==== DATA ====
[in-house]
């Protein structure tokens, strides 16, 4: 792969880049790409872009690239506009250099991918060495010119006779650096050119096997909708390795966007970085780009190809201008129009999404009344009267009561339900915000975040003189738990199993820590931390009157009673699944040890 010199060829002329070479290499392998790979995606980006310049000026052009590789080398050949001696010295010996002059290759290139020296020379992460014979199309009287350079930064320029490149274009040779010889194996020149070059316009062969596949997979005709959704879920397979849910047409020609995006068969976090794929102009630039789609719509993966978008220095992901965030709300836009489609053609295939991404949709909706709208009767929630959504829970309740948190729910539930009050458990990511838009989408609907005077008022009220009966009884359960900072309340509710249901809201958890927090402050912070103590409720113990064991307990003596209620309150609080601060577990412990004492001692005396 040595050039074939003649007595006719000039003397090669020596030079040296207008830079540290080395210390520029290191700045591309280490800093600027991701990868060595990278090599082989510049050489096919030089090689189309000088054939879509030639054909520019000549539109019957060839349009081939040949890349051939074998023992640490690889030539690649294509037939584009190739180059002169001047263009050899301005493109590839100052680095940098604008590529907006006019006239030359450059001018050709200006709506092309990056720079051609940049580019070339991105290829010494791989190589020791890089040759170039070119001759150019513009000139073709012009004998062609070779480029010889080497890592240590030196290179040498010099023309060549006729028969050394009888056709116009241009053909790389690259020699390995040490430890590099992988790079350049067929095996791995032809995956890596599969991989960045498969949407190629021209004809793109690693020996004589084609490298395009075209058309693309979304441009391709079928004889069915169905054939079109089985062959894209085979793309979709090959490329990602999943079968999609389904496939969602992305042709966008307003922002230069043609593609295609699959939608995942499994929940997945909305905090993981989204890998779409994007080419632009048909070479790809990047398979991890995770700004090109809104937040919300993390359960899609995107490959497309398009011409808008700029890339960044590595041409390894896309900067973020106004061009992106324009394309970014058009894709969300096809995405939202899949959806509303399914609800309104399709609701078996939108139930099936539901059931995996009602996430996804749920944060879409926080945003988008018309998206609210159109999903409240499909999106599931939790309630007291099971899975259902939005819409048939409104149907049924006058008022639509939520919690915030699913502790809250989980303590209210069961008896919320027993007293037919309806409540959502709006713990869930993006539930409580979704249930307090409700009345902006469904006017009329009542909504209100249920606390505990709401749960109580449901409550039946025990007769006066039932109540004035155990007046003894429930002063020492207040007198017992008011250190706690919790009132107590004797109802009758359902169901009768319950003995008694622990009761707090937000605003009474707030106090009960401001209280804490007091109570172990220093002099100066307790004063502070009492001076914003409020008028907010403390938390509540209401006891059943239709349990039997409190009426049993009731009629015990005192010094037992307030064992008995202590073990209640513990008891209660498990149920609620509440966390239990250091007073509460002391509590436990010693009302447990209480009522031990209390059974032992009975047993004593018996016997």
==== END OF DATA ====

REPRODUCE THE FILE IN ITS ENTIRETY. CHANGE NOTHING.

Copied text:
[in-house]
């Protein structure tokens, strides 16, 4: 792969880049790409872009690239506009250099991918060495010119006779650096050119096997909708390795966007970085780009190809201008129009999404009344009267009561339900915000975040003189738990199993820590931390009157009673699944040890 010199060829002329070479290499392998790979995606980006310049000026052009590789080398050949001696010295010996002059290759290139020296020379992460014979199309009287350079930064320029490149274009040779010889194996020149070059316009062969596949997979005709959704879920397979849910047409020609995006068969976090794929102009630039789609719509993966978008220095992901965030709300836009489609053609295939991404949709909706709208009767929630959504829970309740948190729910539930009050458990990511838009989408609907005077008022009220009966009884359960900072309340509710249901809201958890927090402050912070103590409720113990064991307990003596209620309150609080601060577990412990004492001692005396 040595050039074939003649007595006719000039003397090669020596030079040296207008830079540290080395210390520029290191700045591309280490800093600027991701990868060595990278090599082989510049050489096919030089090689189309000088054939879509030639054909520019000549539109019957060839349009081939040949890349051939074998023992640490690889030539690649294509037939584009190739180059002169001047263009050899301005493109590839100052680095940098604008590529907006006019006239030359450059001018050709200006709506092309990056720079051609940049580019070339991105290829010494791989190589020791890089040759170039070119001759150019513009000139073709012009004998062609070779480029010889080497890592240590030196290179040498010099023309060549006729028969050394009888056709116009241009053909790389690259020699390995040490430890590099992988790079350049067929095996791995032809995956890596599969991989960045498969949407190629021209004809793109690693020996004589084609490298395009075209058309693309979304441009391709079928004889069915169905054939079109089985062959894209085979793309979709090959490329990602999943079968999609389904496939969602992305042709966008307003922002230069043609593609295609699959939608995942499994929940997945909305905090993981989204890998779409994007080419632009048909070479790809990047398979991890995770700004090109809104937040919300993390359960899609995107490959497309398009011409808008700029890339960044590595041409390894896309900067973020106004061009992106324009394309970014058009894709969300096809995405939202899949959806509303399914609800309104399709609701078996939108139930099936539901059931995996009602996430996804749920944060879409926080945003988008018309998206609210159109999903409240499909999106599931939790309630007291099971899975259902939005819409048939409104149907049924006058008022639509939520919690915030699913502790809250989980303590209210069961008896919320027993007293037919309806409540959502709006713990869930993006539930409580979704249930307090409700009345902006469904006017009329009542909504209100249920606390505990709401749960109580449901409550039946025990007769006066039932109540004035155990007046003894429930002063020492207040007198017992008011250190706690919790009132107590004797109802009758359902169901009768319950003995008694622990009761707090937000605003009474707030106090009960401001209280804490007091109570172990220093002099100066307790004063502070009492001076914003409020008028907010403390938390509540209401006891059943239709349990039997409190009426049993009731009629015990005192010094037992307030064992008995202590073990209640513990008891209660498990149920609620509440966390239990250091007073509460002391509590436990010693009302447990209480009522031990209390059974032992009975047993004593018996016997």